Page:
Lifting our children, as on wings of eagles

Rabbi Lori Levine


In this week’s Torah portion, Yitro, we encounter one of the most epic moments in the Torah.

At the foot of Mount Sinai, accompanied by thunder and lightning, the newly freed Israelites enter into a new covenant with their Redeemer. They hear the Ten Commandments, one of the most well-known texts in the Torah.

The God we meet here seems to be overwhelmingly powerful. The presence and voice of God are so intimidating that the Israelites fall trembling to the ground. Great lengths have been taken to create physical distance between God and the people in this moment.

Three days prior, Moses instructed the people to respect the boundary around the mountain, with death as the punishment for breaking it (Exodus 19:12). In this critically important moment in our people’s journey, one could argue that this strictness seems appropriate. Actively entering into a new covenant with God requires a certain level of seriousness and intensity, and even a few scary sound effects, to create the proper sense of awe and reverence. The seriousness of the moment persuaded the people to accept the commandments.  

What if God had chosen a different approach, demonstrating love and patience instead of might and awesomeness? It would have been no less powerful.

Earlier in the portion, we do see another side of God. Before the commandments are given at Mount Sinai, God reminds Moses that the redemption from Egypt came from a deep, abiding love of the people. God commands Moses to share the following message with the Israelites:

“You have seen what I did to the Egyptians, and how I carried you on eagles’ wings and brought you to myself. Now if you will pay careful attention to what I say and keep my covenant, then you will be my own treasure from among all the peoples, for all the earth is mine; and you will be a kingdom of priests for me, a nation set apart.” (Exodus 19:4-6)

This image of the eagles’ wings suggests a physicality and closeness to our deliverance. The great medieval commentator Rashi reminds us of the real beauty of this metaphor based in nature:

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“… as an eagle which bears its fledglings upon its wings. Scripture uses this metaphor because all other birds place their young between their feet since they are afraid of another bird that flies above them, but the eagle fears none except man –  apprehending that perhaps he may cast an arrow at it – since no bird can fly above it; therefore he places it (its young) upon its wings, saying, ‘Better that the arrow should pierce me than my young!’ ”

In this sense, Rashi is pointing out that God saved us from Egypt in a way that expresses intimate concern, a selfless love of a mother bird towards its chicks. Twentieth century philosopher Martin Buber adds: “The great eagle spreads out his wings over the nestlings, he takes up one of them, a shy or weary one, and bears it upon his pinions; until it can at length dare the flight itself and follow the father in his mounting gyrations. Here we have election, deliverance and education; all in one.”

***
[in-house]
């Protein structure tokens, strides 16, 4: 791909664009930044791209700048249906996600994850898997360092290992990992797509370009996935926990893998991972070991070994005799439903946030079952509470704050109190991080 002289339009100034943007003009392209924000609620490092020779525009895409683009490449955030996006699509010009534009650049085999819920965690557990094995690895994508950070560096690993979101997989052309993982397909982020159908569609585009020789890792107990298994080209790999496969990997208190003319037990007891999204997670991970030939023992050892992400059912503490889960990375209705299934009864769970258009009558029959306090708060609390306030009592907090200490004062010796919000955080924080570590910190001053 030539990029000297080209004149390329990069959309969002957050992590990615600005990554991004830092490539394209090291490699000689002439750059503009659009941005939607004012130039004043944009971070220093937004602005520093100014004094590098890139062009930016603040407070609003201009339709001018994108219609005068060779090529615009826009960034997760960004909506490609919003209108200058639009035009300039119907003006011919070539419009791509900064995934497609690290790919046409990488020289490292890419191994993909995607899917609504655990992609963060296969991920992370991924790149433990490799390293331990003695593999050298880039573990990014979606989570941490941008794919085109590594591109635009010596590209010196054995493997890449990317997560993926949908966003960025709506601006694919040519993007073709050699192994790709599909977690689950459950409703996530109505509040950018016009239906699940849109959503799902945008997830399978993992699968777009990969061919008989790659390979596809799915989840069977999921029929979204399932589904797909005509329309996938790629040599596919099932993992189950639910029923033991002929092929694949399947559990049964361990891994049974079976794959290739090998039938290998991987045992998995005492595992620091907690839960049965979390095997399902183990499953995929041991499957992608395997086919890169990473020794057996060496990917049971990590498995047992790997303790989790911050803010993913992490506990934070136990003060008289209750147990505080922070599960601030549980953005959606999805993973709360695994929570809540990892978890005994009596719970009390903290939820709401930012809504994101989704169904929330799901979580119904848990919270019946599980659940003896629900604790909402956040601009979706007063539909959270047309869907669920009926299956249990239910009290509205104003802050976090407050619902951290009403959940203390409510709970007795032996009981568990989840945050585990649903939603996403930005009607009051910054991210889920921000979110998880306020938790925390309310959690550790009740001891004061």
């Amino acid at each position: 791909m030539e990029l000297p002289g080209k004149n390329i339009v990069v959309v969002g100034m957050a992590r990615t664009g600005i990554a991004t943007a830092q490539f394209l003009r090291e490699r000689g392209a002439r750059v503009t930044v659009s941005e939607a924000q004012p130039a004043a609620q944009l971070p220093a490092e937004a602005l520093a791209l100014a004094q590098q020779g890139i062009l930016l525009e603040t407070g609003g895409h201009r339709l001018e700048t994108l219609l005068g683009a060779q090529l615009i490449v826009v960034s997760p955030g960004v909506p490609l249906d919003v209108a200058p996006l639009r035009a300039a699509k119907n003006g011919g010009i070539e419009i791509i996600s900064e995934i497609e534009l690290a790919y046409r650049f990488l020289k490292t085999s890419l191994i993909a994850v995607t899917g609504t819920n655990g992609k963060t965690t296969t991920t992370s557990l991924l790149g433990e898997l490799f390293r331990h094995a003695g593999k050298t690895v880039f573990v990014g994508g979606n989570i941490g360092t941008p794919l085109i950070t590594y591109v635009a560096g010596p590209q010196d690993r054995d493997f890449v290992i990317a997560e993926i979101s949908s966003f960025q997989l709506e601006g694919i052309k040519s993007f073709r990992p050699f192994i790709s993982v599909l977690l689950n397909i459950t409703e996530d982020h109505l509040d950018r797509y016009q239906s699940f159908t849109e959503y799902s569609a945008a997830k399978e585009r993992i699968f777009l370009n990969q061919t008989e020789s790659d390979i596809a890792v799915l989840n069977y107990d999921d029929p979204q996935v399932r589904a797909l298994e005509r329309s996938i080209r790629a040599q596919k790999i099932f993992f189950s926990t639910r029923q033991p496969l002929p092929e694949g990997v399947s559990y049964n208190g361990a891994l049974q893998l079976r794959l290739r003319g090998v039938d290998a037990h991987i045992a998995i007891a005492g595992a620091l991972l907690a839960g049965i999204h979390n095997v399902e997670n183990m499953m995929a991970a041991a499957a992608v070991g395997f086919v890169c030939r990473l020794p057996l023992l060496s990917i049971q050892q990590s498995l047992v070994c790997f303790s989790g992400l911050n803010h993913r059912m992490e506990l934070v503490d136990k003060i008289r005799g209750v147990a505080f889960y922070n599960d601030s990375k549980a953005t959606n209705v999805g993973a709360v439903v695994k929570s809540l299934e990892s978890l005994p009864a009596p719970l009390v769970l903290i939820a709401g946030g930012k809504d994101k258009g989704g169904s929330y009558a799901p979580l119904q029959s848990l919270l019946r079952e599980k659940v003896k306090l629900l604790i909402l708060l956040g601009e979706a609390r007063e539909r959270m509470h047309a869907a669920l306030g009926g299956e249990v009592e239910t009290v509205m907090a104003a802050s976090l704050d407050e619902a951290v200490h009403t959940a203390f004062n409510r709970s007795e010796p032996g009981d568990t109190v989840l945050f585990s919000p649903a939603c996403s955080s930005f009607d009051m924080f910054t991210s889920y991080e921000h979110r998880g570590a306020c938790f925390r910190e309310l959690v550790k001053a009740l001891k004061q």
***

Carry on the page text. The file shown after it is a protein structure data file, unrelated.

Indeed, God’s initial actions led to the people being prepared properly for what would come next. By delivering them out of Egypt where they had been slaves for generations, God acted as a protective, loving parent, ready to do whatever they needed to do to save their vulnerable children. Later, after wandering through the wilderness, the children were more prepared to enter into a covenant, freely and with open minds and hearts. They could stand on their own two feet for this pivotal moment, even if they were afraid.

This journey from love and nurturing to challenge and truth is one that many of us have traveled. In our vulnerable younger years, we were able to survive difficult circumstances or discover freedom because we had the nurturing and love of a parent, trusted adult or concerned friend. When they lifted us up and carried us on their backs, they gave us room to breathe and thrive.

Afterward, with space to heal and to grow, we were ready to take the next steps forward and accomplish more challenges. We could be accountable for our actions, responsible for one another; equal partners in a loving covenant. We were no longer slaves, looking back. We could look toward the future and fulfill their vision for us: to be a kingdom of priests, connected to our innate holiness and the holiness of our Creator.

On that journey, perhaps we could give the protection and love we received to the next generation of eaglets. Then would we fulfill our true potential.

Rabbi Lori Levine is rabbi educator at Congregation Shaare Emeth and a member of the St. Louis Rabbinical and Cantorial Association, which coordinates the d’var Torah for the Jewish Light.